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Re: Mathematica daily WTF

  • To: mathgroup at smc.vnet.net
  • Subject: [mg115352] Re: Mathematica daily WTF
  • From: DrMajorBob <btreat1 at austin.rr.com>
  • Date: Sat, 8 Jan 2011 03:40:29 -0500 (EST)
  • References: <201101070911.EAA14093@smc.vnet.net>
  • Reply-to: drmajorbob at yahoo.com

I never use echo on anything but symbols, so the problem doesn't come up.

But you're right in general, of course.

Bobby

On Fri, 07 Jan 2011 04:51:12 -0600, Leonid Shifrin <lshifr at gmail.com>  
wrote:

> Bobby,
>
> the problem with this approach is that if <s> contains side effects  
> (think
> i++, for instance), then
> echo[] will introduce one additional evaluation of <s>, in addition to  
> the
> actual place where <s>
> is in code. This may break things. Ingolf's version is free from this
> problem, because he uses
> pure function which evaluates the argument just once at the
> parameter-passing stage. There was
> a discussion on a similar topic some while ago, where I posted a solution
> similar to both yours
> and Ingolf's (modulo debug mode), which is not ideal either but free from
> this problem:
>
> http://groups.google.com/group/comp.soft-sys.math.mathematica/browse_thread/thread/bfd67e9122b1fdec
>
> My function will fail in cases like the following:
>
> Clear[a];
> ShowIt[a] = 2
>
> (which are presumably pathological uses anyway), and generally when used  
> to
> display held arguments.
> There are workarounds for my version for such cases but they are more
> complex. The debug mode
> can be easily added to it as well.
>
> Regards,
> Leonid
>
>
>
> On Fri, Jan 7, 2011 at 12:11 PM, DrMajorBob <btreat1 at austin.rr.com>  
> wrote:
>
>> I'd try something like:
>>
>> Clear[echo]
>> Attributes[echo] = {HoldAll};
>> echo[s_, place_] /; debug :=
>>  Print[ToString[Unevaluated[s]], " = ", s, " at ", place]
>>
>> With a module like this:
>>
>> debug = True;
>> bookSave[num_]:=Module[{book,dir},
>>
>> (* some code *)
>> echo[dir, 1];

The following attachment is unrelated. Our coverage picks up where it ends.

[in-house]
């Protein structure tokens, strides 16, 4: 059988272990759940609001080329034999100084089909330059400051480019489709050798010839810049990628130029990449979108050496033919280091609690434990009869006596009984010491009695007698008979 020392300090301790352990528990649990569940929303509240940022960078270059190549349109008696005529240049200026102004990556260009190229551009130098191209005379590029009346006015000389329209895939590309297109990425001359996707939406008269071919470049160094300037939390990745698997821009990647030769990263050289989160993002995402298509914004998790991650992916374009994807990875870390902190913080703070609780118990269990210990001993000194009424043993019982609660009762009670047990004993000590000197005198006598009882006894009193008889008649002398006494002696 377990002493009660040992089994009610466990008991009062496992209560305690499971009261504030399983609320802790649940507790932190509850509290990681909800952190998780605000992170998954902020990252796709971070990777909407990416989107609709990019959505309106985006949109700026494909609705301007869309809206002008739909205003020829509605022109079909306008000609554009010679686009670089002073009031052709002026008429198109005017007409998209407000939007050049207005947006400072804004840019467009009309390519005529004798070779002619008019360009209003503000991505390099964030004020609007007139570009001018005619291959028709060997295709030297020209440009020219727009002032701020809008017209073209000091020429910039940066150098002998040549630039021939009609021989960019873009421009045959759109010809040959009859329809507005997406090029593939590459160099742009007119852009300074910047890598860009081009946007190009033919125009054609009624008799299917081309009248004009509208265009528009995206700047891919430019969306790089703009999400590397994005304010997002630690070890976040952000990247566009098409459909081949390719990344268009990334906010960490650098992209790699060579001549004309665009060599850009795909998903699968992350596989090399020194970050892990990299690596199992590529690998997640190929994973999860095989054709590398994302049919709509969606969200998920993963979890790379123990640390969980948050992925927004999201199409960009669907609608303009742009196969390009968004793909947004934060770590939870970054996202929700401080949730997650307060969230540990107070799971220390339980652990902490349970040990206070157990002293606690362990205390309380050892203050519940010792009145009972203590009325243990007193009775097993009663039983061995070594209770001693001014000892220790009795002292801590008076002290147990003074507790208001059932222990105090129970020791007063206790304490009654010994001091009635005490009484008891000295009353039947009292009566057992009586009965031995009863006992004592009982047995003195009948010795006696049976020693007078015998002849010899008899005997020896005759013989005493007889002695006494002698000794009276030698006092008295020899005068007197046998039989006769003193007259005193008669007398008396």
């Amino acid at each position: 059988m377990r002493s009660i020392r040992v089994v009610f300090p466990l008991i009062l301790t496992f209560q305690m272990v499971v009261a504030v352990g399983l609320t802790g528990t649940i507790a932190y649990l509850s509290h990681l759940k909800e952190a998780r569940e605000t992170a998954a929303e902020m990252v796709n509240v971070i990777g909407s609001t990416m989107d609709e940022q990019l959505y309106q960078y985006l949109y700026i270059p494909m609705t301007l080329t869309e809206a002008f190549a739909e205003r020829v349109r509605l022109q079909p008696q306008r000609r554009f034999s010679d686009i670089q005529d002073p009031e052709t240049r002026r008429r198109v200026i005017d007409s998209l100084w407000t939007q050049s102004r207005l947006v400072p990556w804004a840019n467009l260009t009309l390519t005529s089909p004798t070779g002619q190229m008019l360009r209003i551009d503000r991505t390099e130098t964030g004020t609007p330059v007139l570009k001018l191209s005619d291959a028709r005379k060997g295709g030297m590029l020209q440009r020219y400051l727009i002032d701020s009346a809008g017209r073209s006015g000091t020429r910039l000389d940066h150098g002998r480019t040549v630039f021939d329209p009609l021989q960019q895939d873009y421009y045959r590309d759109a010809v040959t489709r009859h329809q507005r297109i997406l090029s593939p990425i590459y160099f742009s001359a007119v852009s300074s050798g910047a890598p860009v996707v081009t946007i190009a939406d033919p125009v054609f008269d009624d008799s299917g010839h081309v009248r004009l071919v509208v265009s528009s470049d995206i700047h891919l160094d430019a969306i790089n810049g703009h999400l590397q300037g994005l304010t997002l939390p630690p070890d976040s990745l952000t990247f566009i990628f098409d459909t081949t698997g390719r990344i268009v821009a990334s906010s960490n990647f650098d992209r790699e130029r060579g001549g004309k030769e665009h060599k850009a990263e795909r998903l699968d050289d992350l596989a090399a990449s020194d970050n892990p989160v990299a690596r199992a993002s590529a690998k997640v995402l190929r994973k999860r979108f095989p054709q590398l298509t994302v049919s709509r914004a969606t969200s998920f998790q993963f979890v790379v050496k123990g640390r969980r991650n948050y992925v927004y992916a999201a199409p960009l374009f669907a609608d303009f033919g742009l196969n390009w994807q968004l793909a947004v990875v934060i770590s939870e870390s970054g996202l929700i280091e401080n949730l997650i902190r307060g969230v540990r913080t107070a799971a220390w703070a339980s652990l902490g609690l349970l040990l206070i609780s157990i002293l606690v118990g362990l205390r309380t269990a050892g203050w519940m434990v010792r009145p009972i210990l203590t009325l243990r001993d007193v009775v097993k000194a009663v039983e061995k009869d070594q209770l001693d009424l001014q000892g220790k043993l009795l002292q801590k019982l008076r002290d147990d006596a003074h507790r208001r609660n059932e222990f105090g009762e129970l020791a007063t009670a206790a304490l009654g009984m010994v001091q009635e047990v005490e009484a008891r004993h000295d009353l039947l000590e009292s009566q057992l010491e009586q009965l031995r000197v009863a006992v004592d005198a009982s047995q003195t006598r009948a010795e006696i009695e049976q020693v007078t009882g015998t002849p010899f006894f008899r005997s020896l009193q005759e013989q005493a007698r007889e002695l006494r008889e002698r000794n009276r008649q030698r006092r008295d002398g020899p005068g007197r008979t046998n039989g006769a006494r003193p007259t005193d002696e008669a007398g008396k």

>> echo[book, 2];
>> echo[num, 3];
>>
>> (* other code *)
>>
>> ]
>>
>> The printed output was:
>>
>> dir$3287 = /Users/keleen/TS/Wings/ at 1
>>
>> book$3287 = Book1 at 2
>>
>> 1 = 1 at 3
>>
>> It's annoying that "num" prints as its value, rather than its name.
>>
>> Unevaluated is still a mystery.
>>
>> Bobby
>>
>> On Thu, 06 Jan 2011 01:01:37 -0600, Ingolf Dahl <ingolf.dahl at telia.com>
>> wrote:
>>
>> > Andrzej,
>> > Since you ask for "single examples", I would like to hear your opinion
>> > about
>> > my "Debugging code snippet"
>> >
>> > ((If[debug, Print["Place1 ", #]]; #) &)@
>> >
>> > I have started with the functional identity operator # &@, and then  
>> added
>> > the global variable debug, which if set to True prints out the value  
>> of
>> > the
>> > variable as side effect. The code snippet can be used to monitor the
>> > values
>> > of sub expressions during debugging, without disturbing the flow of  
>> the
>> > program, and it does not necessarily need to be removed afterwards.
>> > Best regards
>> >
>> > Ingolf Dahl
>> > ingolf.dahl at telia.com
>> >
>> > This code snippet can be inserted into d
>> >> -----Original Message-----
>> >> From: Andrzej Kozlowski [mailto:akoz at mimuw.edu.pl]
>> >> Sent: den 3 januari 2011 09:58
>> >> To: mathgroup at smc.vnet.net
>> >> Subject: [mg115174] Re: Mathematica daily WTF
>> >>
>> >> I don't want to get involved in what is likely to turn out a
>> >> "linguistic"
>> > dispute, but I think
>> >> your ideas about what constitutes "functional" and "procedural" are
>> > misconceived and do
>> >> not correspond to what other's mean by these terms. While there is  
>> some
>> > difference between
>> >> the meaning of "function" in mathematics and in programming, both